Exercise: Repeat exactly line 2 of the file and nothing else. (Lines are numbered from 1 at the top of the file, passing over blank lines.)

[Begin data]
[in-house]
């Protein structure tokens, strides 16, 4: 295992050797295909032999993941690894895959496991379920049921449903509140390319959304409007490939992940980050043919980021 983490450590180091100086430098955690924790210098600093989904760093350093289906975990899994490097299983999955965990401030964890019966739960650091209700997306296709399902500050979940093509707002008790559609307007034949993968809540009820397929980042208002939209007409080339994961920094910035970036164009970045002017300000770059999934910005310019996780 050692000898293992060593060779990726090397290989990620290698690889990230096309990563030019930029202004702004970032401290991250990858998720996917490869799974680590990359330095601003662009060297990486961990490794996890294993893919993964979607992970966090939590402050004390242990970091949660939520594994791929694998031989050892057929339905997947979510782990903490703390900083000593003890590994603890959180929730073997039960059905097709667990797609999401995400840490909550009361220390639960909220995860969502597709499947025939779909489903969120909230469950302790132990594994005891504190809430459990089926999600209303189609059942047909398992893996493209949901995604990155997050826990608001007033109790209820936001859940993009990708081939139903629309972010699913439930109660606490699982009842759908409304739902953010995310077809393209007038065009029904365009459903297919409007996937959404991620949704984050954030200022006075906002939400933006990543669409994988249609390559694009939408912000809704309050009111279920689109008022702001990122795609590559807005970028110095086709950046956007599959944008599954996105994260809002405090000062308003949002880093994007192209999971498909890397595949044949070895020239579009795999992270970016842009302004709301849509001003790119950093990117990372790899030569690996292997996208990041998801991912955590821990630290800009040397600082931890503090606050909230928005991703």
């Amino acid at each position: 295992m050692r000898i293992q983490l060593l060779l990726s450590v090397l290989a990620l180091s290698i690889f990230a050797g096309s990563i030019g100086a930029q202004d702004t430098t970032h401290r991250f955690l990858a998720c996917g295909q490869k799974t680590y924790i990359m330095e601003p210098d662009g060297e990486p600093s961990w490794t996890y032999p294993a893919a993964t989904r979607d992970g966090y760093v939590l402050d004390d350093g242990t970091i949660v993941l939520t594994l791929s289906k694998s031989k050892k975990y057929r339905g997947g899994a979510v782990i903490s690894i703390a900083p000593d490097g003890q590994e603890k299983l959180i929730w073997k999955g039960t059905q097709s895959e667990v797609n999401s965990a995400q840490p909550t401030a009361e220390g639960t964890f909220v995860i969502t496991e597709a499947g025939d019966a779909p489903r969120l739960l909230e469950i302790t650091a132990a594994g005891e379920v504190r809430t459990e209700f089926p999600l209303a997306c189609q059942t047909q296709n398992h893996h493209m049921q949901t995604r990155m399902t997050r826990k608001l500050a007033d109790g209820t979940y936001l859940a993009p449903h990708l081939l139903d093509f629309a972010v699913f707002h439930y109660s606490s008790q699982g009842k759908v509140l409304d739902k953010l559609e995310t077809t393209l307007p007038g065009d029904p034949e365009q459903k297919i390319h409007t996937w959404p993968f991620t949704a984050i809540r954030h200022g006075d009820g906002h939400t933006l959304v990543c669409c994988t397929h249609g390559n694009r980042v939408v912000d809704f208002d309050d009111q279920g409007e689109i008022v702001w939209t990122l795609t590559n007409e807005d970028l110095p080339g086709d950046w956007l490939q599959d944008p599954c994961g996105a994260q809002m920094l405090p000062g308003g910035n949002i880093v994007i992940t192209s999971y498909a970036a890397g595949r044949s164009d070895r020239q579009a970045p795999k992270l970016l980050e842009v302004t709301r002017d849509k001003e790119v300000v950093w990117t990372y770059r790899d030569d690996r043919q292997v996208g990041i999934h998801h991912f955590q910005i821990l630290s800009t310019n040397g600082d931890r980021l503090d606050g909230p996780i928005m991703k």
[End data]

């Protein structure tokens, strides 16, 4: 295992050797295909032999993941690894895959496991379920049921449903509140390319959304409007490939992940980050043919980021 983490450590180091100086430098955690924790210098600093989904760093350093289906975990899994490097299983999955965990401030964890019966739960650091209700997306296709399902500050979940093509707002008790559609307007034949993968809540009820397929980042208002939209007409080339994961920094910035970036164009970045002017300000770059999934910005310019996780 050692000898293992060593060779990726090397290989990620290698690889990230096309990563030019930029202004702004970032401290991250990858998720996917490869799974680590990359330095601003662009060297990486961990490794996890294993893919993964979607992970966090939590402050004390242990970091949660939520594994791929694998031989050892057929339905997947979510782990903490703390900083000593003890590994603890959180929730073997039960059905097709667990797609999401995400840490909550009361220390639960909220995860969502597709499947025939779909489903969120909230469950302790132990594994005891504190809430459990089926999600209303189609059942047909398992893996493209949901995604990155997050826990608001007033109790209820936001859940993009990708081939139903629309972010699913439930109660606490699982009842759908409304739902953010995310077809393209007038065009029904365009459903297919409007996937959404991620949704984050954030200022006075906002939400933006990543669409994988249609390559694009939408912000809704309050009111279920689109008022702001990122795609590559807005970028110095086709950046956007599959944008599954996105994260809002405090000062308003949002880093994007192209999971498909890397595949044949070895020239579009795999992270970016842009302004709301849509001003790119950093990117990372790899030569690996292997996208990041998801991912955590821990630290800009040397600082931890503090606050909230928005991703």